Rangers designated hitter Lance Berkman (PHOTO: Tim Heitman/USA TODAY Sports)
Who doesn’t love Wrigley Field? It’s a functioning piece of baseball history, rich with tradition, redolent of hot dogs, brimming with day-drunk fans singing Take Me Out to the Ballgame every afternoon despite more than a century’s worth of disappointing seasons. Sure, it has its drawbacks: Occasional harshness from the bleachers and the lack of modern amenities ballplayers and fans have come to expect from sterile but state-of-the-art new stadiums around the country. But it’s a great park in a great town and — wait, what’s that, Lance Berkman?
“If they’re looking for a guy to push the button when they blow the place up, I’ll do it.”
Jeff Wilson’s feature for the Fort Worth Star-Telegram suggests nearly every Texas Ranger but the team’s veteran DH is excited for the club’s interleague series in Chicago. But Berkman calls the city “one of the worst places in baseball … really for anything.”
He might be biased by some personal misfortune. In Berkman’s 15-season major league career, he has amassed more than 100 plate appearances in 17 parks. Want to guess which one he has been the worst at?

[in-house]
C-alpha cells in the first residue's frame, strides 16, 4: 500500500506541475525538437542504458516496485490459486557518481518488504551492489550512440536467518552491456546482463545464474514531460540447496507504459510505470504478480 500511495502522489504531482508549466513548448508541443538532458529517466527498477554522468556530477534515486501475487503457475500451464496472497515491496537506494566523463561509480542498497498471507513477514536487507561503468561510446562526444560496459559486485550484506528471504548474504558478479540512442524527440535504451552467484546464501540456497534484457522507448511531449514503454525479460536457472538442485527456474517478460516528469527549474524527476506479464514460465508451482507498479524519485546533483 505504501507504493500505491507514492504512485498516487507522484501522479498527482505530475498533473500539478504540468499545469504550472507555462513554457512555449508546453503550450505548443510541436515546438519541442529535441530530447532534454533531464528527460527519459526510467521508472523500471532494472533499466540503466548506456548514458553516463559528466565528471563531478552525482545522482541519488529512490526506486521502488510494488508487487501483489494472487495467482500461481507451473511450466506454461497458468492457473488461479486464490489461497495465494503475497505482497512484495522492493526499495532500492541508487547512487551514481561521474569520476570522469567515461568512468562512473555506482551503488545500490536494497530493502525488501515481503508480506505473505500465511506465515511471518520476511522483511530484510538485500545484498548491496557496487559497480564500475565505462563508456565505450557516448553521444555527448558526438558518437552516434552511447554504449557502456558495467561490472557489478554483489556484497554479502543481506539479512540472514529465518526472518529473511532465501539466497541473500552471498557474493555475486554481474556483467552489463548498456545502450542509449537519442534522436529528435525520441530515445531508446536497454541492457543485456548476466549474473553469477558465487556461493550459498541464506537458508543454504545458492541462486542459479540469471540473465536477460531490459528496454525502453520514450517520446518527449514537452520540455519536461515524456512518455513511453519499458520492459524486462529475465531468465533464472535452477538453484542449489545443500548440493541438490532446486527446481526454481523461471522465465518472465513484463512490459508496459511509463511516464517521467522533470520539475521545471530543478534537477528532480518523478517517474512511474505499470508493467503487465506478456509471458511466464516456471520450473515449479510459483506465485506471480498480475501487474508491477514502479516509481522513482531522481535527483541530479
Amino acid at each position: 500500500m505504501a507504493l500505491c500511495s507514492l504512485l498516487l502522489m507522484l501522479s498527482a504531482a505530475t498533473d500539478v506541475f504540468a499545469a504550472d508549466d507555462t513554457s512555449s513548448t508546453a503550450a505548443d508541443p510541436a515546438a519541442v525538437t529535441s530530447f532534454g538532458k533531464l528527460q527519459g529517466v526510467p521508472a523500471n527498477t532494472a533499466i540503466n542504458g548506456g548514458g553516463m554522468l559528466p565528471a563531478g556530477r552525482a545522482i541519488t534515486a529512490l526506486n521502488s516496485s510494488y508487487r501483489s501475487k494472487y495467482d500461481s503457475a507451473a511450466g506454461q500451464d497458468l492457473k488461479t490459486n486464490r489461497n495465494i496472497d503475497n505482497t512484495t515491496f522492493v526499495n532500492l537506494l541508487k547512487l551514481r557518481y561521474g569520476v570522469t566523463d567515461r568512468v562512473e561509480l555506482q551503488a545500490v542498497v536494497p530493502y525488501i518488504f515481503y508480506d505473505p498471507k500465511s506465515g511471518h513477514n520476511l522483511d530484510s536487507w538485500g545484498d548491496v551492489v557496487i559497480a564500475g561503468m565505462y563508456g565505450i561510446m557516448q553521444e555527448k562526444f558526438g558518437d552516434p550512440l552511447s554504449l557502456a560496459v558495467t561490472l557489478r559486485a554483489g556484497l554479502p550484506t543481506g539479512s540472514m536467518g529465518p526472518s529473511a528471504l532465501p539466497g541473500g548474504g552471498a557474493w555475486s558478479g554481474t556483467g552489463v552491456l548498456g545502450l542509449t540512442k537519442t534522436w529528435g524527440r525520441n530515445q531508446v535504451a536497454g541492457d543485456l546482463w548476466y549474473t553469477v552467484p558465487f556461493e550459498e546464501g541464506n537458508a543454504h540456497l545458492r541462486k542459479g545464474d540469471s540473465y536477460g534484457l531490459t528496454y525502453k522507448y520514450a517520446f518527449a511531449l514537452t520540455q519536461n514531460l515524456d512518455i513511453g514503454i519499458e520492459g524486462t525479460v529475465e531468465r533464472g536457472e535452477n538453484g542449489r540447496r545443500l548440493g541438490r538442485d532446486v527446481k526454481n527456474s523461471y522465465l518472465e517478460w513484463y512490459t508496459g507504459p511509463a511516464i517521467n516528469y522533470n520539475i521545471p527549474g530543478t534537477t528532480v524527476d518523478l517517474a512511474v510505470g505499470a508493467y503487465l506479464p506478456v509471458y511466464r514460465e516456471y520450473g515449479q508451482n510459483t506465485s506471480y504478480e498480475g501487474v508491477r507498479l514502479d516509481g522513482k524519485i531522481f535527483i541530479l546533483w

It’s Wrigley, and it’s not even close. Across 83 games in the Friendly Confines, Berkman has a .732 OPS — more than two hundred points below his career .954 mark. And though Berkman has struck out at a higher rate at Wrigley than he has in his career, his .255 batting average on balls in play – compared to a career .318 mark – suggests he has been a bit unlucky for a prolonged period in the park.
The especially bad news for Berkman? It’s starting to appear unlikely anyone will implode the historic park anytime soon. Cubs owner Tom Ricketts is working on a $500 million renovation plan for Wrigley Field, one he expects will preserve the park for at least 50 more years. So here’s hoping for Berkman’s sake his button-pushing finger is still strong and operable when he’s 87.
Monday, Ricketts told…